Tour Day 5: Masada, En Gedi, St. George’s Monastery, Jerusalem (Old Cemetery, Garden of Gethsemane, Garden Tomb)

The next morning, we packed our bags and got them on the bus since we were going to Jerusalem David Citadel that evening. Tito, our guide, told us to wear comfortable clothing since we were going to do some walking and be outside in the heat. Oh my gosh, we were going to Jerusalem today. I am so excited.

Stop 1: Masada National Park

This morning, we went north on Hwy 90 20.7 km (13 mi) north towards Masada, Israel. We followed the Dead Sea for some time and then went west a couple of miles into the desert and we started seeing a large mountain. We were told this was Masada. As I looked more closely, I realized there were structures in tiers on the mountain. I have never seen anything like this.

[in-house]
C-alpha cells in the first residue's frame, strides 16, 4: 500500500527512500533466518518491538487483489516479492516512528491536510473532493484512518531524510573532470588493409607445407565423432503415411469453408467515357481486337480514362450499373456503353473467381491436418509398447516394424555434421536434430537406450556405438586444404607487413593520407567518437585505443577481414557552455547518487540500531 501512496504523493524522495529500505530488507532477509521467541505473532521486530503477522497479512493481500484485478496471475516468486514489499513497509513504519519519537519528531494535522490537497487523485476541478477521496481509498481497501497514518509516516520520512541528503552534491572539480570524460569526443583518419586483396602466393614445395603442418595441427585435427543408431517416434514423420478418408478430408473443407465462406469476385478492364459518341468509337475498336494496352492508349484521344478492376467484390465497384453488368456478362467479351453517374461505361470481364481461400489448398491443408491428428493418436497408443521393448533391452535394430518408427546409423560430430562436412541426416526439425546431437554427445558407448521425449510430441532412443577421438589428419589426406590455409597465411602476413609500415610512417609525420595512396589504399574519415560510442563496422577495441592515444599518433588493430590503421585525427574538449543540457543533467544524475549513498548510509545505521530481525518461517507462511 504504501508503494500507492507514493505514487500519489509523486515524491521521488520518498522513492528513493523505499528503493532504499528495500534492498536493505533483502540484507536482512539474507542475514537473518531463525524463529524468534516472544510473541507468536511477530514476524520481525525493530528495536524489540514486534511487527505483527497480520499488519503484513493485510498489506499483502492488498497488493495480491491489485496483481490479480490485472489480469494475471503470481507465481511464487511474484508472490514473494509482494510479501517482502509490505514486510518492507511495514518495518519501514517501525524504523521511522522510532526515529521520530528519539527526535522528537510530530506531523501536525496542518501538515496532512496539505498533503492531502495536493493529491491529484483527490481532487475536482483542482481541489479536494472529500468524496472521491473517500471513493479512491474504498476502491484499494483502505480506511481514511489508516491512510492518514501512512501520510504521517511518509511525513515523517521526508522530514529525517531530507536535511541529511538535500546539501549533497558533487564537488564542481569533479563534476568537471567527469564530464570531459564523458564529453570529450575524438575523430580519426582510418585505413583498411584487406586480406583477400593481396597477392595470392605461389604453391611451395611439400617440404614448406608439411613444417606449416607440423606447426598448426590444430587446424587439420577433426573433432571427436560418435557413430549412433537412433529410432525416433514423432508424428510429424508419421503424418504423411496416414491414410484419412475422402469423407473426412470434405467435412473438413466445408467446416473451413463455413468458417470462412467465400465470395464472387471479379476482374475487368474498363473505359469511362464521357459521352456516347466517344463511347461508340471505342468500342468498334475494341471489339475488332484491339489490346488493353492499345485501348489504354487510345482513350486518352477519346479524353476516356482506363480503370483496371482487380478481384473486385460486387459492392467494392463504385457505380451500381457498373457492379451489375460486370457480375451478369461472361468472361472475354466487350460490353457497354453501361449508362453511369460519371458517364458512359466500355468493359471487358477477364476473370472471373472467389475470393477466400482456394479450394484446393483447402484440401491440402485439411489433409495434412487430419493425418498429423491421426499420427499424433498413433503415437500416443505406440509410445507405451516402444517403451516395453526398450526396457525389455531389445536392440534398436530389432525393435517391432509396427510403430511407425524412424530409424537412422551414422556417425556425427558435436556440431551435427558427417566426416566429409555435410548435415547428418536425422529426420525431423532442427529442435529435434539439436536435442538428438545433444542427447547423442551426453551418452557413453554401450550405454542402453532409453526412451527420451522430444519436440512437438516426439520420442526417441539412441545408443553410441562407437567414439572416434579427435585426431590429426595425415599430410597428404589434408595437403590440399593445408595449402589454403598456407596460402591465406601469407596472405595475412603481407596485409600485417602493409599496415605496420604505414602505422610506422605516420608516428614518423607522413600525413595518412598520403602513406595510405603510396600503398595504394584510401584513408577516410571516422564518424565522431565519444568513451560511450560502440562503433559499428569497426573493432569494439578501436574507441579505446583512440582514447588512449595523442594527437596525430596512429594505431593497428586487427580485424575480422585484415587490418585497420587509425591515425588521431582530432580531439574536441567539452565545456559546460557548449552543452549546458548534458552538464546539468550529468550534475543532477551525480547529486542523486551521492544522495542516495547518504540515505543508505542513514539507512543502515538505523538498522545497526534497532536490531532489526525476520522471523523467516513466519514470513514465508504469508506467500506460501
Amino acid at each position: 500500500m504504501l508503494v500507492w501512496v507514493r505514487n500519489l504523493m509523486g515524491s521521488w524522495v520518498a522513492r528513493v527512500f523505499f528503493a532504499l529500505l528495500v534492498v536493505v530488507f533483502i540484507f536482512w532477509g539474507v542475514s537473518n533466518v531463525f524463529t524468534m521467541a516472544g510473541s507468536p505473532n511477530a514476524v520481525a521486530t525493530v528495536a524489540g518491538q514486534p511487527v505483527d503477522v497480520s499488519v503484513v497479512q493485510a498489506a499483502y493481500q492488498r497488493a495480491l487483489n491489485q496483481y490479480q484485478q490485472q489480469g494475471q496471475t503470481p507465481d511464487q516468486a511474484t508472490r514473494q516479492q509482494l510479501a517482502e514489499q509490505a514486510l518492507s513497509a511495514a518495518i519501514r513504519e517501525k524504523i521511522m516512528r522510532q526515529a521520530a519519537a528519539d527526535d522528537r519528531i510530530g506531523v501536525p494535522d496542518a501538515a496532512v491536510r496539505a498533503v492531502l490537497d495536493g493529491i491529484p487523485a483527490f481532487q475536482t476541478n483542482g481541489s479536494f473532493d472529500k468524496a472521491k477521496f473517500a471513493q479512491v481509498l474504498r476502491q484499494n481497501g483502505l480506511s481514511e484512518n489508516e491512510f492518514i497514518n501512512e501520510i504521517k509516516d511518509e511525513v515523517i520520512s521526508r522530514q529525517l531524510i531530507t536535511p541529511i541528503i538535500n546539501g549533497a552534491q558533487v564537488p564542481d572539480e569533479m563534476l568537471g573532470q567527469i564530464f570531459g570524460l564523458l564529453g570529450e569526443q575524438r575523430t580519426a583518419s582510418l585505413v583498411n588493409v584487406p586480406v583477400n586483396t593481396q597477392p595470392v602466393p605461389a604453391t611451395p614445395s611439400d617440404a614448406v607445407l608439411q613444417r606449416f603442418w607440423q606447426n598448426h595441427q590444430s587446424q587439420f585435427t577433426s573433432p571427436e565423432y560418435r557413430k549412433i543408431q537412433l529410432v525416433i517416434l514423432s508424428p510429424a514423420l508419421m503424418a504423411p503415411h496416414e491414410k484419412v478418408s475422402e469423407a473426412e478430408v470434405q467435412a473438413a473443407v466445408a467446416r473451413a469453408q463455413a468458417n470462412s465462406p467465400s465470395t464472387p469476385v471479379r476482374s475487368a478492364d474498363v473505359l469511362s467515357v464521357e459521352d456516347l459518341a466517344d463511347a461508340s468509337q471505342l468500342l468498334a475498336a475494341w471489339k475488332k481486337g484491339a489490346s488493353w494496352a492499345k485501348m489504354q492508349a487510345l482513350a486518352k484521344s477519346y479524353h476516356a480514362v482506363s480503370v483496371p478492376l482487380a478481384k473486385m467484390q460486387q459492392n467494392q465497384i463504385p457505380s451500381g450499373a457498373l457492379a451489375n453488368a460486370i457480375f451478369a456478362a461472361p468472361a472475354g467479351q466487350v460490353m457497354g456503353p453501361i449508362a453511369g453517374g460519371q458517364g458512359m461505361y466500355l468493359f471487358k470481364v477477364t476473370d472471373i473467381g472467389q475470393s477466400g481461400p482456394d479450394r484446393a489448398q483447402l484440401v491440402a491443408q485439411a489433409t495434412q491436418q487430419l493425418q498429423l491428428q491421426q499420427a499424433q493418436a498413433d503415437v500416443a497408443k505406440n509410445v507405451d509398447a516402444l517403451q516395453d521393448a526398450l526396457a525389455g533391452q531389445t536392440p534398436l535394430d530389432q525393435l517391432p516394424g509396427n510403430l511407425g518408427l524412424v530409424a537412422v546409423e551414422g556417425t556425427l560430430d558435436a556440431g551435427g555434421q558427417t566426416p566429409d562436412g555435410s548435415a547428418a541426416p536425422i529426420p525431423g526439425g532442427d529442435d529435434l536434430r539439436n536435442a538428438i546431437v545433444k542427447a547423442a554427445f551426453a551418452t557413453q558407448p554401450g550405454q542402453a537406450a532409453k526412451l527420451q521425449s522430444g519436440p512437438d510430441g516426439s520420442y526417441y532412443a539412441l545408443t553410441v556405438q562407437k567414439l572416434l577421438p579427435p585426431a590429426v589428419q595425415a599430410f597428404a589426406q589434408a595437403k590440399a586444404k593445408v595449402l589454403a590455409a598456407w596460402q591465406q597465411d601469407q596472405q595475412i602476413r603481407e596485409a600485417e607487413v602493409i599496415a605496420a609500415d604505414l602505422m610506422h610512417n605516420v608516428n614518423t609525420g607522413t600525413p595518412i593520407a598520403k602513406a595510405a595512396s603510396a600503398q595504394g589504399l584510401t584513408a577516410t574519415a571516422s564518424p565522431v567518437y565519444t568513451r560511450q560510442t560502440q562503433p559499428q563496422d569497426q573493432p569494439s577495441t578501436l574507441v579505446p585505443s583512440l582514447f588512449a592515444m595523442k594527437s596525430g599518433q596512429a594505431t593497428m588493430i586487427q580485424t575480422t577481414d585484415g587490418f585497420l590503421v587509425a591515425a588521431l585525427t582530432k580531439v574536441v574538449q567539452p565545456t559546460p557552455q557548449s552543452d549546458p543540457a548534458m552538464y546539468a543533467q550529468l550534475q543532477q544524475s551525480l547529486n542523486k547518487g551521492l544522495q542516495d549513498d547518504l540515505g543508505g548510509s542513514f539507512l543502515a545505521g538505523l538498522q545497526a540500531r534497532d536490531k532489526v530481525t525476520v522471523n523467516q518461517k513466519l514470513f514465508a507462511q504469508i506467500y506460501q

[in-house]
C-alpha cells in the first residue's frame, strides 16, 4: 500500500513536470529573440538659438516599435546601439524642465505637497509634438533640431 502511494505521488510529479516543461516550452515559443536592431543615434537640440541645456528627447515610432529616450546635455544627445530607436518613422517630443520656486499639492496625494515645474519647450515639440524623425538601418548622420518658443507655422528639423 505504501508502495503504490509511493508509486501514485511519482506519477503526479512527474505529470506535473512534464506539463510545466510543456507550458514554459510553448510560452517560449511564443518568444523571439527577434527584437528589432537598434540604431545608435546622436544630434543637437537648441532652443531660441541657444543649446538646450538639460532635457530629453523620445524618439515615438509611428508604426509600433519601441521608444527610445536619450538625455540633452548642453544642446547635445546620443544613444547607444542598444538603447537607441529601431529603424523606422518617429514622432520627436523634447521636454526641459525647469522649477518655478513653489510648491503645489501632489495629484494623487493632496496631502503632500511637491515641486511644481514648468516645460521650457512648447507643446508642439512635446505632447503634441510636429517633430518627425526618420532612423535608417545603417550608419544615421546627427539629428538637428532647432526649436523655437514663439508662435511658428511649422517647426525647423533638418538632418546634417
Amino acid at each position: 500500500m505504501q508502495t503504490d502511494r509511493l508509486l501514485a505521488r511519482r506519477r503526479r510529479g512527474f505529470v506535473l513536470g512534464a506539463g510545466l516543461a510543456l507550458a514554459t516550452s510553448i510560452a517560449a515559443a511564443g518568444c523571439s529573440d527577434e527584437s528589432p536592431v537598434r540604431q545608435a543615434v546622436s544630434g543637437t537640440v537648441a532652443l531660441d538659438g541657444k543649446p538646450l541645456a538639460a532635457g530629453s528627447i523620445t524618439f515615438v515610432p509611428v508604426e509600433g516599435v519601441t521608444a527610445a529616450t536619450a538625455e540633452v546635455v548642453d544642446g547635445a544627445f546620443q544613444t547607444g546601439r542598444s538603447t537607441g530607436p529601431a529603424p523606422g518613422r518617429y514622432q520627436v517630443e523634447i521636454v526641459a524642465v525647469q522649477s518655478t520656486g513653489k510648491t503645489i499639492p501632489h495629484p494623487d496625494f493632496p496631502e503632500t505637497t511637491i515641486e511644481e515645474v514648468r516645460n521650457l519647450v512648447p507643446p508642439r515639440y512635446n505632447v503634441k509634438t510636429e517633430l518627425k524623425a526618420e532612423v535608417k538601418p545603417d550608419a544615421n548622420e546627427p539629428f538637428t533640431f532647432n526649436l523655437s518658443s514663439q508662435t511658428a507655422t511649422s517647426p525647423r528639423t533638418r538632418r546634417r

Masada is located on a cliff isolated in the heart of the desert, a cliff overlooking the Dead Sea and the wild landscapes of the Judean Desert, once a magnificent palace build by Herod (quite the innovator).

During the Great Revolt, the last of the Roman rebels barricaded themselves, turning their desperate war into a symbol of struggle for freedom. Realizing that they wouldn’t survive, the soldiers and their families refused to be held as slaves and so decided to take their own lives and the lives of their families before captured. Each solider killed their own family members, and the ones that were left cast lots on who would be the last one to kill himself with the sword. The lucky one fell on his sword and no one remained in Masada. Such a tragic story and the last strongholds of the Roman Empire.